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Is bigger really better? GuildHE launch new report on the impact of knowledge exchange at smaller and specialist institutions

  • 21 September 2023
  • By Dana Gamble
  • This blog was kindly authored for HEPI by Dana Gamble, Policy Manager at GuildHE.
  • You can read the report discussed in this blog here.
  • For information about the events that HEPI is hosting at the forthcoming party conferences, see our Events page. These are open to all and outside the secure zones – meaning you do not need a conference pass to attend them.

Smaller and specialist universities miss out on vital flexible and sustainable funding to forge and nurture partnerships with local and global businesses, communities, councils, charities and the general public. Today, GuildHE has launched a new report, Expertise in Action: the real-world impact of knowledge exchange funding at smaller and specialist institutions, which tackles the imbalances in the funding system that reward size. It also evidences the impact made by smaller, specialist and practice-based institutions who received short-term single-year knowledge exchange grants released by Research England in 2021 and 2022.

For universities that do not receive flexible funding, the Higher Education Investment Fund (HEIF) received a grant of around £200,000 in 2021 to use on knowledge exchange partnerships as part of UKRI’s interventions to build back better in the aftermath of the Covid-19 pandemic. This was a welcome recognition of the importance of this activity for economic growth in this country, including at providers that did not return over the threshold for HEIF funding. This grant was repeated in 2022 at just below the same figure. Despite the challenges with short-term, stop-start funding, we took this as an opportunity to ensure we measured how institutions managed and invested this funding, and what impact it made on their connections with business, on their communities, places and project outcomes.

GuildHE commissioned independent researcher James Ransom to evidence and evaluate both the projects that institutions funded with these grants and the effect it had on the governance and management of KE internally. This evidence is presented through 10 case studies as well as a simple model of the stages these providers went through to strategise, operationalise and administer their projects, and where the barriers lie.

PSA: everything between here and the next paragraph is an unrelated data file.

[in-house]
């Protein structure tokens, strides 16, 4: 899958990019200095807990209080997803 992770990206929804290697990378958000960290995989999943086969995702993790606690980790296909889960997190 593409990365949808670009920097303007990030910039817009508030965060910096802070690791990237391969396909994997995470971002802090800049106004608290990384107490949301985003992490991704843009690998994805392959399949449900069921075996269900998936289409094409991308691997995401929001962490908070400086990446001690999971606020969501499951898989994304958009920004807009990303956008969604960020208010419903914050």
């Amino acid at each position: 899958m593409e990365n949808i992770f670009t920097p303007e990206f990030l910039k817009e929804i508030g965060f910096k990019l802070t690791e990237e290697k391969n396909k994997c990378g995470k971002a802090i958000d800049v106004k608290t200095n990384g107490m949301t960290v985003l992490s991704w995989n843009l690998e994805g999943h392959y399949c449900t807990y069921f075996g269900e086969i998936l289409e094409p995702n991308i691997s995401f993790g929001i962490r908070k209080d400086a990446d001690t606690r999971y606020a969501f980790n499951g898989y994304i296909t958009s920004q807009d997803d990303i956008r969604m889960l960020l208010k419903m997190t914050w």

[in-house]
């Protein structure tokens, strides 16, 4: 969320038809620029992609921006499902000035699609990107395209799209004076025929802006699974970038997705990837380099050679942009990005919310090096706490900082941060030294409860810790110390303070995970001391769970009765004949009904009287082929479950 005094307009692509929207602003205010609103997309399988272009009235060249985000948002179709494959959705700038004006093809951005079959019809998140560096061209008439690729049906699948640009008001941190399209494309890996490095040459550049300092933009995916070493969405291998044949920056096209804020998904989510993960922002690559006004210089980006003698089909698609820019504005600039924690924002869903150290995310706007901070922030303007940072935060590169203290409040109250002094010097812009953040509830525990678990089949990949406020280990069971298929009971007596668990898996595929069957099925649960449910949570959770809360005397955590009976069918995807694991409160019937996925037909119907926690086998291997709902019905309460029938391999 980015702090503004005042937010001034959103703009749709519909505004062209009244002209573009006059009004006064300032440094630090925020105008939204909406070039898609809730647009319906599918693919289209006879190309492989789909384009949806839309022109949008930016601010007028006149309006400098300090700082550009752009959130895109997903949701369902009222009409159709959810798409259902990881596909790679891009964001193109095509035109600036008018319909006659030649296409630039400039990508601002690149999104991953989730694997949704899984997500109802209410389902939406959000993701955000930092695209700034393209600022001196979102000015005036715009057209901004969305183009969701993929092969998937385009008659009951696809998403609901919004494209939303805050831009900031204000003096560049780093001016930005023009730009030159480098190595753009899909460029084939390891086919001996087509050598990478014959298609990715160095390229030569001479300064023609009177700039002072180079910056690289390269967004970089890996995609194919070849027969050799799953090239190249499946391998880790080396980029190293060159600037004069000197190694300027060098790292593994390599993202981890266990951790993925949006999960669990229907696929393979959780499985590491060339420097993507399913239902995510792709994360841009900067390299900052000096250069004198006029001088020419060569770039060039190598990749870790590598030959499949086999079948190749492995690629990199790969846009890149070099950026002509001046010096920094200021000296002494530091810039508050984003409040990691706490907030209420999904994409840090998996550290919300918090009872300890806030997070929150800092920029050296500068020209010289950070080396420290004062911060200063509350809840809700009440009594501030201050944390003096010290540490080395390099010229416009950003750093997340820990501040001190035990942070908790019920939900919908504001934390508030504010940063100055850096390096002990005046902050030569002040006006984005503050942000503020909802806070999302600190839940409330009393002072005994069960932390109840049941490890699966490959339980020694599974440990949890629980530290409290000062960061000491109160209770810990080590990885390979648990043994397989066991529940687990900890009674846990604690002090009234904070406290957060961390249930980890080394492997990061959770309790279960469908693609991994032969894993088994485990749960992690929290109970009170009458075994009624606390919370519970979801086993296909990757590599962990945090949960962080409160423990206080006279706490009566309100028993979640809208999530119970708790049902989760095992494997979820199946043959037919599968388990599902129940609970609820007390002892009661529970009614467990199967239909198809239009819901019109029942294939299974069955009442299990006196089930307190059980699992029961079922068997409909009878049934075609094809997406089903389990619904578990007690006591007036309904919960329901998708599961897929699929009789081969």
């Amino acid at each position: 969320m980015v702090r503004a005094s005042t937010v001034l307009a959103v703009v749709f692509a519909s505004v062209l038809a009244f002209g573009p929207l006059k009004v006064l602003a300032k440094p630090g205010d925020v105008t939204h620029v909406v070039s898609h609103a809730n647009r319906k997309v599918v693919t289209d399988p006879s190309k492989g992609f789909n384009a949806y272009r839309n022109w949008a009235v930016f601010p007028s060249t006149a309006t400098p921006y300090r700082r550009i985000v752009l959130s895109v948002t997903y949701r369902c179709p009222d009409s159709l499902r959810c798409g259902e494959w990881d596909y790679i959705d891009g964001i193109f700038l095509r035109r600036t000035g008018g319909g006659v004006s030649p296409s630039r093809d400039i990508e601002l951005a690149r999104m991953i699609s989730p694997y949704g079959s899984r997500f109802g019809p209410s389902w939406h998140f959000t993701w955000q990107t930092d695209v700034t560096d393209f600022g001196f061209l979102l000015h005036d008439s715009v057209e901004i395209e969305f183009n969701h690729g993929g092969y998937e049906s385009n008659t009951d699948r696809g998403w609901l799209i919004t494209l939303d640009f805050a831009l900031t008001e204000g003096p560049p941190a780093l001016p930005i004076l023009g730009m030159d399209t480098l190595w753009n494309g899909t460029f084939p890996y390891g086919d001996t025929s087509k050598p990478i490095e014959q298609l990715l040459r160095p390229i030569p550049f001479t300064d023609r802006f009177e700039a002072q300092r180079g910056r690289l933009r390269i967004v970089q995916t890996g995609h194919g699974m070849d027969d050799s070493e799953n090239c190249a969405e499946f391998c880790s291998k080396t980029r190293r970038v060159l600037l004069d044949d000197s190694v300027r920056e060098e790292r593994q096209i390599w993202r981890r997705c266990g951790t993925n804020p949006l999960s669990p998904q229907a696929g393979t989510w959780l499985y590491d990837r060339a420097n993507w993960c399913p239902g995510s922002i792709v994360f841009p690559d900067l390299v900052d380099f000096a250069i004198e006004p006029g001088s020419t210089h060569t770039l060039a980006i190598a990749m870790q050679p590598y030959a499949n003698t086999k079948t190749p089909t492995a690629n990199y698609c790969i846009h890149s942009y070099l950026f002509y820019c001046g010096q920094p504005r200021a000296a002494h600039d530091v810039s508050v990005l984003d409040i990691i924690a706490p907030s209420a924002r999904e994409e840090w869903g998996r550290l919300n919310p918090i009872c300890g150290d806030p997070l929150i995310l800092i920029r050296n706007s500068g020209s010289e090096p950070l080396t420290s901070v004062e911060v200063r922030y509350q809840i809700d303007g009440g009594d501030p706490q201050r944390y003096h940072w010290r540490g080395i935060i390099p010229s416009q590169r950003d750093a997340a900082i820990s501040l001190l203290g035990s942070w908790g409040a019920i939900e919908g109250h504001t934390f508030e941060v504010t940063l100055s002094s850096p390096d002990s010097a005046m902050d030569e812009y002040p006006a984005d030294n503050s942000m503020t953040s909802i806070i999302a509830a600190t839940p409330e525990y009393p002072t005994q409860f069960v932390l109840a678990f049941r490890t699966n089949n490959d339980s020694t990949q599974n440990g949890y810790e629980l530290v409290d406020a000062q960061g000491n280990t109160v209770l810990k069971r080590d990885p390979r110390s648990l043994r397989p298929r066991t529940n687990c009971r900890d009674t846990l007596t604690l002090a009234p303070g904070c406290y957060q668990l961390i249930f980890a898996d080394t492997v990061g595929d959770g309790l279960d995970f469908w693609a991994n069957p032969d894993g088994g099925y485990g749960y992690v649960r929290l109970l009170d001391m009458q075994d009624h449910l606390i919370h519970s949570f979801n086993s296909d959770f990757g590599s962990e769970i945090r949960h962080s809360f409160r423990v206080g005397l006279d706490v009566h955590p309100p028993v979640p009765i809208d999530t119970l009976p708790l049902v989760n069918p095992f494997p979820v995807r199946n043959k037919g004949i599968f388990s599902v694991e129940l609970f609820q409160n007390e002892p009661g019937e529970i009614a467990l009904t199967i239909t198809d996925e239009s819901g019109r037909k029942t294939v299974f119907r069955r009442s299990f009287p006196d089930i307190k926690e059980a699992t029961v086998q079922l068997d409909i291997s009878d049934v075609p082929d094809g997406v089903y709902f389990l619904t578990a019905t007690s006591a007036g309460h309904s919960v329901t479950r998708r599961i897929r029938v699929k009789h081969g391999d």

Additionally, the report includes an experimental analysis of the HEIF funding formula. All institutions ‘ income reported through the Higher Education Business Community Interaction Survey (HE-BCIS), run by HESA, is adjusted to consider size. When the size of an institution is taken into account this way, smaller and specialist institutions see significant jumps in their return on investment and effectiveness, compared to larger providers. Through this lens, the performance of these institutions looks good, in many cases excellent.

What did we learn? First, smaller and specialist institutions are critical for economic growth. Their knowledge exchange activity is essential to meet growth ambitions across the whole country. These institutions “punch above their weight” when engaging with businesses and communities relative to their size, and in some cases, could be the key to unlocking new opportunities for connected industrial growth in disadvantaged towns, regions and cities. They are often located in areas and sectors that are underserved by public investment and therefore it is recommended that implications on Equality, Diversity and Inclusion are seriously considered to ensure funding is fair and equitable.

Second, funding this activity leads to transformative impact. The short-term knowledge exchange funding enabled institutions to leverage their deep expertise to create social impact through a diverse range of initiatives. The funding facilitated the development of sustainable projects, external engagement infrastructure, capacity-building and time that led to increased income. This paved the way for further collaboration and additional funding opportunities. The report recommends that the Department of Science, Innovation and Technology (DSIT) and the Department for Levelling Up and Housing (DLUCH) work with GuildHE and others to recognise the contributions of smaller and specialist institutions and broaden and connect government priorities.

Not surprisingly, the drop-off of this funding has long-term risks. Without predictable funding, institutions will lose the benefits of long-term collaborations, hindering the longevity of partnerships and constraining networks and projects that have already shown transformative impact. That means there is a clear need for a sustainable funding model.  A secure and sustainable funding stream is recommended to expand projects, build staff capacity, develop long-term partnerships, formulate effective strategies, and promote public engagement, innovation, and place-making.

And above all, size does not equate to effectiveness, the government and UKRI need to reconsider the notion of “effectiveness” in awarding knowledge exchange funding. There is a bias inherent in the HEIF threshold which rewards size, not necessarily effectiveness. These recommendations aim to support a fairer, more sustained and effective funding system for research and innovation in the UK that captures the disciplines, sectors and places that can boost growth and realise the government’s aims for our society.

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